What Does Dual Diagnosis Mean And Why Is It So Important?

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A patient comes into an emergency room with an open wound, profusely bleeding. Assessing the situation, the nurse says, you’re bleeding, here’s a band aid and some gauze to stop it. As the patient or the family of the patient, there would be absolute outrage. Shouldn’t they find out what is causing the bleeding? Are there ways to seal up the wound? What if there is some kind of infection underneath the surface? When will it heal completely? Questions would abound. Doctors and nurses can’t simply hand out band-aids to fix open, bleeding wounds. It is their duty to discover the source of the problem and create as comprehensive of a treatment plan as possible to make sure the wound doesn’t continue bleeding, get any worse, and that the source of the problem is healed.

Dual-diagnosis, also called co-occurring disorders, is the term used to describe the bleeding wound and the source of the wound. Addiction is not often a primary disorder. Most commonly, addiction is co-occurring with another mental health disorder. There’s a wide debate which resembles that of nature vs. nurture, the chicken or the egg. Did the addiction come first or the mental health disorder? Commonly, it is the mental health disorder which came first. Millions upon millions of people are living with mental health conditions they are not aware of, have never been diagnosed with, or sought any treatment for. Though the development of PTSD is rare, most addicts and alcoholics have experienced some kind of traumatizing event in their lives. They developed symptoms of other mental health disorders as a result. Without help or treatment, or perhaps despite it, they found their greatest relief and comfort in drugs and alcohol. Many mental health conditions do develop purely out of genetics or a chemical imbalance in the brain.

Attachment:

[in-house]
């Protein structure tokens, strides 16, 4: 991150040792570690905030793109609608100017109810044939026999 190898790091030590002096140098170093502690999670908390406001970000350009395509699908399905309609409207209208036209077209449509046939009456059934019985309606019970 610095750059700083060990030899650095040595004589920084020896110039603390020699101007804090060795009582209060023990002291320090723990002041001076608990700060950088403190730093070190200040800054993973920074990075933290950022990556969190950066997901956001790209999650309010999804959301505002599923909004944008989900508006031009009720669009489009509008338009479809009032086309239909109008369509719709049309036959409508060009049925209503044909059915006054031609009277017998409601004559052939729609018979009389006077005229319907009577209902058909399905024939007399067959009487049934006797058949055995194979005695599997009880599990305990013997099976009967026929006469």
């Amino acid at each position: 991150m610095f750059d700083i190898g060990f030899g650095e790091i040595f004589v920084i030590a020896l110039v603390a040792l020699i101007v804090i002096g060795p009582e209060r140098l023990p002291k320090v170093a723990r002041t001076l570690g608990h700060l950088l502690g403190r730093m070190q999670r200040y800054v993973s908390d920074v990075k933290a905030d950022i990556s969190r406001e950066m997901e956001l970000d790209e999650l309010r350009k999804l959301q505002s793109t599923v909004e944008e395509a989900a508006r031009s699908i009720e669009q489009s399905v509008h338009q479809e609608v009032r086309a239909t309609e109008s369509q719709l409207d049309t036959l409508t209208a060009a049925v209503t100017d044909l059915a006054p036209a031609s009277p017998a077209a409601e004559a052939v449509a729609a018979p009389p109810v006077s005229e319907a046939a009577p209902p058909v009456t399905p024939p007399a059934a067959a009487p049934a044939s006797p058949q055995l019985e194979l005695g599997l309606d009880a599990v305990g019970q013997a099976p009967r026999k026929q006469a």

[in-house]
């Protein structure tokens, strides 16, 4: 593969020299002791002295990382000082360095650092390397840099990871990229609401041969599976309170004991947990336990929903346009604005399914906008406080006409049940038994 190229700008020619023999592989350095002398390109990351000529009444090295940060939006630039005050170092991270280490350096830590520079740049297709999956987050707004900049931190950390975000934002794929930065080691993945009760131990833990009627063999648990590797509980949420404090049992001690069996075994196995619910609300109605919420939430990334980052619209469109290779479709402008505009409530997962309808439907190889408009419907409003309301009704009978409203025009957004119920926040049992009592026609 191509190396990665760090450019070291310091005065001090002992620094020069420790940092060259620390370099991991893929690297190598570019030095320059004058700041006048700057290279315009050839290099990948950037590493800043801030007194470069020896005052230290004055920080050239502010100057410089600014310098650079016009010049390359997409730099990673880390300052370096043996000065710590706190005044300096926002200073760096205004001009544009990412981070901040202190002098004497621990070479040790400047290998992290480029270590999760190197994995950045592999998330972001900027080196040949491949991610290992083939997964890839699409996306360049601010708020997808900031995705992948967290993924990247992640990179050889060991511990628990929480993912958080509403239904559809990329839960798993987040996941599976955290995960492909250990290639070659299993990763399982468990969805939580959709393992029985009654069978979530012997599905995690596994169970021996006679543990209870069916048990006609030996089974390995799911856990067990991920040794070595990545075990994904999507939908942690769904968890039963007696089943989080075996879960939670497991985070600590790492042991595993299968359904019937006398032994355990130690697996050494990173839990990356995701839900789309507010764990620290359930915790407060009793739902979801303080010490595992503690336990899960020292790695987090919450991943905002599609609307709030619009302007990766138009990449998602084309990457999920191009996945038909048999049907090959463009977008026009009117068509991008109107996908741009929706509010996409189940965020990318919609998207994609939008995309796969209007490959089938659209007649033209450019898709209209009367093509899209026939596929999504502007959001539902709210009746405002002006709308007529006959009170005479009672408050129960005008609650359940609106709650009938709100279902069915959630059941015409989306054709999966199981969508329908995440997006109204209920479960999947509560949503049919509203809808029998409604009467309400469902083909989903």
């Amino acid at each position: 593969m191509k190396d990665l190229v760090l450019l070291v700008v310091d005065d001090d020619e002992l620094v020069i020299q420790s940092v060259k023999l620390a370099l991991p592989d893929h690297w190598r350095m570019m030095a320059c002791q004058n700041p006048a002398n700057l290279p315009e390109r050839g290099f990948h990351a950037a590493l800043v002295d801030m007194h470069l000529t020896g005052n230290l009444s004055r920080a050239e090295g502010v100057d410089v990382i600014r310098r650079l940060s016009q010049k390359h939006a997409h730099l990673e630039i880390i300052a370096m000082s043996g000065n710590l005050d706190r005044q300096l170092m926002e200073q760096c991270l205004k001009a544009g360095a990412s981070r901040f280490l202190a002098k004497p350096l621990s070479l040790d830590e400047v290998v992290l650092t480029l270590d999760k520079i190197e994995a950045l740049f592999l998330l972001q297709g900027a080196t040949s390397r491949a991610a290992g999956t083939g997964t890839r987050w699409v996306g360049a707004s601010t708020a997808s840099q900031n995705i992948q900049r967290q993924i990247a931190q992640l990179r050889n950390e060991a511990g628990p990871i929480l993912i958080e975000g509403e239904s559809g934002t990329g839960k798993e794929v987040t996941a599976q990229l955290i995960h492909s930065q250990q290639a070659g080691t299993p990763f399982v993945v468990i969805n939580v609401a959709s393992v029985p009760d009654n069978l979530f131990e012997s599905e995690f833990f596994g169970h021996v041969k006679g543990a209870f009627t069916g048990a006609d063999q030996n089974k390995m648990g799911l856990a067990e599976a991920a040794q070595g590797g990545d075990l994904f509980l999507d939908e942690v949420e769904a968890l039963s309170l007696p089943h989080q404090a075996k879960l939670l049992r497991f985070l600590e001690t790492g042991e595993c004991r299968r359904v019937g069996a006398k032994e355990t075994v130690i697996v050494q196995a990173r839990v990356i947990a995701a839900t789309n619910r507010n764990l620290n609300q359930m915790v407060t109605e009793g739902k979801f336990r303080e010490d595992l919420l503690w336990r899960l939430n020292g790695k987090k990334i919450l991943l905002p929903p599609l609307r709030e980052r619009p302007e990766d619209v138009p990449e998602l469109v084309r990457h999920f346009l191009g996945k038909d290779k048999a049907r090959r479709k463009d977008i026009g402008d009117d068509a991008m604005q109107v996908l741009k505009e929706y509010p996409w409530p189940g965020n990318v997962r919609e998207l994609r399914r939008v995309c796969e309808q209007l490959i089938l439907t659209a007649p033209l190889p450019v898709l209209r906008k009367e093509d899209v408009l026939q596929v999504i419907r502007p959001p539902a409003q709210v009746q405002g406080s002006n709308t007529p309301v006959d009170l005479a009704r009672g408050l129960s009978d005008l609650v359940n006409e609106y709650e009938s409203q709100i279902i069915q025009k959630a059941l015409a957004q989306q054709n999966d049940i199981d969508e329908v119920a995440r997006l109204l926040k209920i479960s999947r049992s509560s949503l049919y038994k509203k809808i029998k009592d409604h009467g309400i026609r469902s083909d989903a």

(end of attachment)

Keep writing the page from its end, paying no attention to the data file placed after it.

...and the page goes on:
Treating addiction strictly as addiction is like putting a band-aid on a bleeding wound. Much of the treatment process is focused on finding the “underlying issues” which contributed to the development of addiction. By treating the starting point and everything which has developed as a result, the problem can be solved, and the wound can be healed. It is the duty of the treatment industry to provide treatment for wellness and healing as well as solving the problem of addiction- because there is a solution.

Lakehouse Recovery Center wants to help you find the solution in your life. Your path to recovery starts here. Start it right now by calling us today for information on our residential detox and residential inpatient services.  877.762.3707.